Boston dropped to second place on this clean-energy scorecard

New Developments News Boston

The value of clean air and the devastation of climate change are highlighted this year like never before. On Tuesday, the American Council for an Energy-Efficient Economy published its 2020 City Clean Energy Scorecard, grading 100 major US cities on their clean-energy initiatives (or lack of them).

Boston came in second.

This was the first year Boston was not at the top since ACEEE debuted the chart in 2013. The Hub’s ranking of No. 2, with a score of 73 out of 100, left Boston in a tie with Seattle.

New York took the number one spot this year.

“Boston is still doing great, but there is room for improvement,” said David Ribeiro, ACEEE policy director. “Boston has a strong, comprehensive approach, but there could be some tweaks around the edges that could be done to raise the score. New York improved its score this year with its building performance standards.”

New York leap-frogged to a score of 77.5.

This is the fifth report produced by the ACEEE, a nonprofit, 501(c)(3) organization, which acts as a catalyst to advance energy-efficiency policies, programs, technologies, investments, and behaviors to protect the environment and promote well-being.

The 2020 report analyzed the efforts of 100 major US cities, up from the usual 75. It is also ACEEE’s first annual report, instead of the hitherto biannual scorecard.

“When we were doing it every other year we saw lots of progress,” Ribeiro said. “We decided to try it every year to see if that still held up. We are still encouraged by the results this year.”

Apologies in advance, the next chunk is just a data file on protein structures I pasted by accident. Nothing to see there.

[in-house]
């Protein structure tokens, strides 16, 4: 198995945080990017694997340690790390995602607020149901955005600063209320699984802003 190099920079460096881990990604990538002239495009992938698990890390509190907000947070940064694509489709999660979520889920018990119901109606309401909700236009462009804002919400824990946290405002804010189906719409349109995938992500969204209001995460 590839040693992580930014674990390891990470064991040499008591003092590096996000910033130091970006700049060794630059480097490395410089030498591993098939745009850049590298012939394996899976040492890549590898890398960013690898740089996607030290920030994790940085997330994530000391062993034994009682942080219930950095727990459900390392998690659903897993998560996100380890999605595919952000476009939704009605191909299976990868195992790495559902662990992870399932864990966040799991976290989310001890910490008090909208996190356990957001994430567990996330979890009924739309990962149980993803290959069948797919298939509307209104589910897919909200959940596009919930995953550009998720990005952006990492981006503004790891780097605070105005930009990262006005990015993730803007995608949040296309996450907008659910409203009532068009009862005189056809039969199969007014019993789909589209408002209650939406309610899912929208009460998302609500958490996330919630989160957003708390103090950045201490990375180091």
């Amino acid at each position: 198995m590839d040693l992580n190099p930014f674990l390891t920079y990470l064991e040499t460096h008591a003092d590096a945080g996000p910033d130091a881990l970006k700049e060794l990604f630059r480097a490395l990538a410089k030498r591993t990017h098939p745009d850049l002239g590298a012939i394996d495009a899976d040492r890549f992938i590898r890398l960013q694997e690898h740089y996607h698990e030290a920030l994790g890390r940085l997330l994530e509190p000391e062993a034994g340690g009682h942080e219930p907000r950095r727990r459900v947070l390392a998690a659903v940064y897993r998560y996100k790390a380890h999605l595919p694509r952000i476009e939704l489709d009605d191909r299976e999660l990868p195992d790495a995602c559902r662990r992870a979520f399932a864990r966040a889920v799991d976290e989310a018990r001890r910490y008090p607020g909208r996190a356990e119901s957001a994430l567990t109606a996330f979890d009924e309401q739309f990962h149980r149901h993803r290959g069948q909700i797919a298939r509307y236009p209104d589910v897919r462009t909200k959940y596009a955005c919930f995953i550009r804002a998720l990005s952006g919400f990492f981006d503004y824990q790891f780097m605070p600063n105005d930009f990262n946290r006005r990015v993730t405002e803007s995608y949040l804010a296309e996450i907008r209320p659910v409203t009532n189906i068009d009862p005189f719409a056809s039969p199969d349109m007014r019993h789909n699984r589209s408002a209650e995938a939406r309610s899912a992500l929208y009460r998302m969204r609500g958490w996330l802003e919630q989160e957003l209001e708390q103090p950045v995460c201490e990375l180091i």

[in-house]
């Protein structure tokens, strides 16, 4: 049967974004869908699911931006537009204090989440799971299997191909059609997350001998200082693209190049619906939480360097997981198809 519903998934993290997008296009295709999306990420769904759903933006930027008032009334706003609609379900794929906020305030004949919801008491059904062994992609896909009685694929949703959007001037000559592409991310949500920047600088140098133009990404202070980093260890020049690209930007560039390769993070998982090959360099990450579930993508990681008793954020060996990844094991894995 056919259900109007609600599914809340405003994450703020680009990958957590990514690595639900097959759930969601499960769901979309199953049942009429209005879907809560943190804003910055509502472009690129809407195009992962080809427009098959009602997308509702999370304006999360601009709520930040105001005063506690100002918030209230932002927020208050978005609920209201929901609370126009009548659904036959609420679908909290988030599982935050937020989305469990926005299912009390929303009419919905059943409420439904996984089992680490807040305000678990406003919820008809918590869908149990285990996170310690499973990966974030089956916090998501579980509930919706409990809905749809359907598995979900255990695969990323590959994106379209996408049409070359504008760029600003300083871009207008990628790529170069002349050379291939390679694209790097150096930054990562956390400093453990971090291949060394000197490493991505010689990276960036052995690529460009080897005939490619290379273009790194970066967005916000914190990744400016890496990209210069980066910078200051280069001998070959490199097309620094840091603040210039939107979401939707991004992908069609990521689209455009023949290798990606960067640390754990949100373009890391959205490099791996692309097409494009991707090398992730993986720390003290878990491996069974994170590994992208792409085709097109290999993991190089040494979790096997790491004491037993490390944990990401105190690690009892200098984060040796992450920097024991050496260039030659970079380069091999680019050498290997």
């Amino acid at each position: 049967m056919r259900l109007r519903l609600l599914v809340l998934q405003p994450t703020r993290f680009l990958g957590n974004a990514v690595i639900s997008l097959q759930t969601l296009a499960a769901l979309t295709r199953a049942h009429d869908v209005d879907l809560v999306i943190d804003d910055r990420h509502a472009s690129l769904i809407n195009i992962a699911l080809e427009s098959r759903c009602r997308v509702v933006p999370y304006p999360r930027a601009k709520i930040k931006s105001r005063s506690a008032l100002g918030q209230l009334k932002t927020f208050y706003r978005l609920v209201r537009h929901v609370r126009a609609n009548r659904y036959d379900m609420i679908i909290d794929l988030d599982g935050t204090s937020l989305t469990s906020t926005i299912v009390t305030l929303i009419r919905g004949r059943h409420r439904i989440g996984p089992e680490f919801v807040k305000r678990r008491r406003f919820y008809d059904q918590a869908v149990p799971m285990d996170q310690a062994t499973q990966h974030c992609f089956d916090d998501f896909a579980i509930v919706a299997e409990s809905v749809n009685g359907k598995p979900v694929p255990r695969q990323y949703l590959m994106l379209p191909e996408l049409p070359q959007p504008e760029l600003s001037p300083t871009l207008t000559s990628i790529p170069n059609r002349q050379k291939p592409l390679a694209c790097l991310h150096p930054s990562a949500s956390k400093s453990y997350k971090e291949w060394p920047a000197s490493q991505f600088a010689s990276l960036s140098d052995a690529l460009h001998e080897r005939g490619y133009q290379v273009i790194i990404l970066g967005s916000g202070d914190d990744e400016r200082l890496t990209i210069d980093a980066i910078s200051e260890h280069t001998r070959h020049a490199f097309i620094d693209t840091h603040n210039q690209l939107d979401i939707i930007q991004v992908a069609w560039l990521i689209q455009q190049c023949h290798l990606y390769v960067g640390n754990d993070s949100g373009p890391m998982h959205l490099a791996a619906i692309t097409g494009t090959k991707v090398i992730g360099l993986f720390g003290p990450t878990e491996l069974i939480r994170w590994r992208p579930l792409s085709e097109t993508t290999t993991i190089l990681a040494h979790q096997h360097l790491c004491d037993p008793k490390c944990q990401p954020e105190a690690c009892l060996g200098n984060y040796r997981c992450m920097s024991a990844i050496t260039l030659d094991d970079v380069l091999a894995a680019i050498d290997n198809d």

“Boston has a strong, comprehensive approach, but there could be some tweaks around the edges that could be done to raise the score,” said David Ribeiro, policy director at ACEEE. —ACEEE


This comprehensive national measuring stick for metropolitan climate progress also evaluates which cities are aiding low-income communities and communities of color to access and afford clean energy.

“Cities that do well engage community input and assert all residents,” said Ribeiro, noting Boston’s high score in community outreach. “The cities who scored highest were the ones with leadership developing policy and building support in the community, something that can take years.”

That is worrisome for those cities at the bottom of the scorecard. Though Augusta, Ga., took last place, Ribeiro said the same cities sit at the bottom each year and show little interest in clean energy.

“It’s a wide gulf between the top scores and the bottom,” he said. “We found some cities are accelerating their programs; some are lagging far behind. For whatever reason, it is usually leadership that is not interested in clean energy.”

The good news for bottom-ranked cities is that trailblazers like Boston and New York have already ironed out the kinks in planning.

“We see leadership pushing the envelope in some cities and doing a lot of good work,” said Ribeiro. “The others won’t have to start at the bottom when they start taking different actions and begin pushing the right levers.”

Given climate change acceleration this century, and even over the past decade, Ribeiro said there is no time to waste to reach the greenhouse gas-reduction goal of 80 percent by 2050.

“What is needed is a comprehensive approach tackling all aspects, and meeting interim targets is important,” he added. “Stringent measures should be taken earlier, rather than backloading everything to 2050.”

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